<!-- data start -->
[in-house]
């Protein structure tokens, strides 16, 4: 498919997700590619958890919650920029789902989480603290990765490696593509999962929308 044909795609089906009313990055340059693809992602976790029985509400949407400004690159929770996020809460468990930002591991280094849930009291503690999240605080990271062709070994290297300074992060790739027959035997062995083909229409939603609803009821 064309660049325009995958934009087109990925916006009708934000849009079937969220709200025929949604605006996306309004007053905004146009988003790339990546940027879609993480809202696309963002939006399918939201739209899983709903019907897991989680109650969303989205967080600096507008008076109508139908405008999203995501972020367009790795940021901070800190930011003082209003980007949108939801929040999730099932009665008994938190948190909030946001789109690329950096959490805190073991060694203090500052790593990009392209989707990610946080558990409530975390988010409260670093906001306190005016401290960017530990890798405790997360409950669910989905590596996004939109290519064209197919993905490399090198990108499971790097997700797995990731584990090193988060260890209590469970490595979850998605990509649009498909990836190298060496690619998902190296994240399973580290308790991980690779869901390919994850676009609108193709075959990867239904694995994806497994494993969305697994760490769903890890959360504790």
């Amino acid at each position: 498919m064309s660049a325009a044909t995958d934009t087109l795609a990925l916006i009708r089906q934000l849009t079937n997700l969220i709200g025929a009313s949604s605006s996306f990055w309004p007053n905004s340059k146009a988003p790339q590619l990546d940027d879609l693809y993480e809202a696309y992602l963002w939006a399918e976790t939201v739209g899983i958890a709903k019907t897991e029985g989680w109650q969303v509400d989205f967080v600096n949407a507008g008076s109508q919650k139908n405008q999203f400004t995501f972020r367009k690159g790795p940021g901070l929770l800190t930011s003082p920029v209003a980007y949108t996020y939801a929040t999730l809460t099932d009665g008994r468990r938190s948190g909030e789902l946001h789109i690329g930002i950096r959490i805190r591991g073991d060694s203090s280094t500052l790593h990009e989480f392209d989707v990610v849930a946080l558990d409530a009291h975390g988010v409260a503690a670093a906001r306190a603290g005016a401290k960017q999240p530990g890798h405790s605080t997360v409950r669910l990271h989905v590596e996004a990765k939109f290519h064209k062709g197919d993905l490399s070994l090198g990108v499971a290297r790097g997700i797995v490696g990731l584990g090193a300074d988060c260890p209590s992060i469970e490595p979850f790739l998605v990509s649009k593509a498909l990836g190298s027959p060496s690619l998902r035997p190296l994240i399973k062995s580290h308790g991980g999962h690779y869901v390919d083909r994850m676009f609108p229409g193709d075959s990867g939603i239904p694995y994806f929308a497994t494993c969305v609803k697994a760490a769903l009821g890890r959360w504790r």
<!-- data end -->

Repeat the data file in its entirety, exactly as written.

[in-house]
């Protein structure tokens, strides 16, 4: 498919997700590619958890919650920029789902989480603290990765490696593509999962929308 044909795609089906009313990055340059693809992602976790029985509400949407400004690159929770996020809460468990930002591991280094849930009291503690999240605080990271062709070994290297300074992060790739027959035997062995083909229409939603609803009821 064309660049325009995958934009087109990925916006009708934000849009079937969220709200025929949604605006996306309004007053905004146009988003790339990546940027879609993480809202696309963002939006399918939201739209899983709903019907897991989680109650969303989205967080600096507008008076109508139908405008999203995501972020367009790795940021901070800190930011003082209003980007949108939801929040999730099932009665008994938190948190909030946001789109690329950096959490805190073991060694203090500052790593990009392209989707990610946080558990409530975390988010409260670093906001306190005016401290960017530990890798405790997360409950669910989905590596996004939109290519064209197919993905490399090198990108499971790097997700797995990731584990090193988060260890209590469970490595979850998605990509649009498909990836190298060496690619998902190296994240399973580290308790991980690779869901390919994850676009609108193709075959990867239904694995994806497994494993969305697994760490769903890890959360504790």
């Amino acid at each position: 498919m064309s660049a325009a044909t995958d934009t087109l795609a990925l916006i009708r089906q934000l849009t079937n997700l969220i709200g025929a009313s949604s605006s996306f990055w309004p007053n905004s340059k146009a988003p790339q590619l990546d940027d879609l693809y993480e809202a696309y992602l963002w939006a399918e976790t939201v739209g899983i958890a709903k019907t897991e029985g989680w109650q969303v509400d989205f967080v600096n949407a507008g008076s109508q919650k139908n405008q999203f400004t995501f972020r367009k690159g790795p940021g901070l929770l800190t930011s003082p920029v209003a980007y949108t996020y939801a929040t999730l809460t099932d009665g008994r468990r938190s948190g909030e789902l946001h789109i690329g930002i950096r959490i805190r591991g073991d060694s203090s280094t500052l790593h990009e989480f392209d989707v990610v849930a946080l558990d409530a009291h975390g988010v409260a503690a670093a906001r306190a603290g005016a401290k960017q999240p530990g890798h405790s605080t997360v409950r669910l990271h989905v590596e996004a990765k939109f290519h064209k062709g197919d993905l490399s070994l090198g990108v499971a290297r790097g997700i797995v490696g990731l584990g090193a300074d988060c260890p209590s992060i469970e490595p979850f790739l998605v990509s649009k593509a498909l990836g190298s027959p060496s690619l998902r035997p190296l994240i399973k062995s580290h308790g991980g999962h690779y869901v390919d083909r994850m676009f609108p229409g193709d075959s990867g939603i239904p694995y994806f929308a497994t494993c969305v609803k697994a760490a769903l009821g890890r959360w504790r």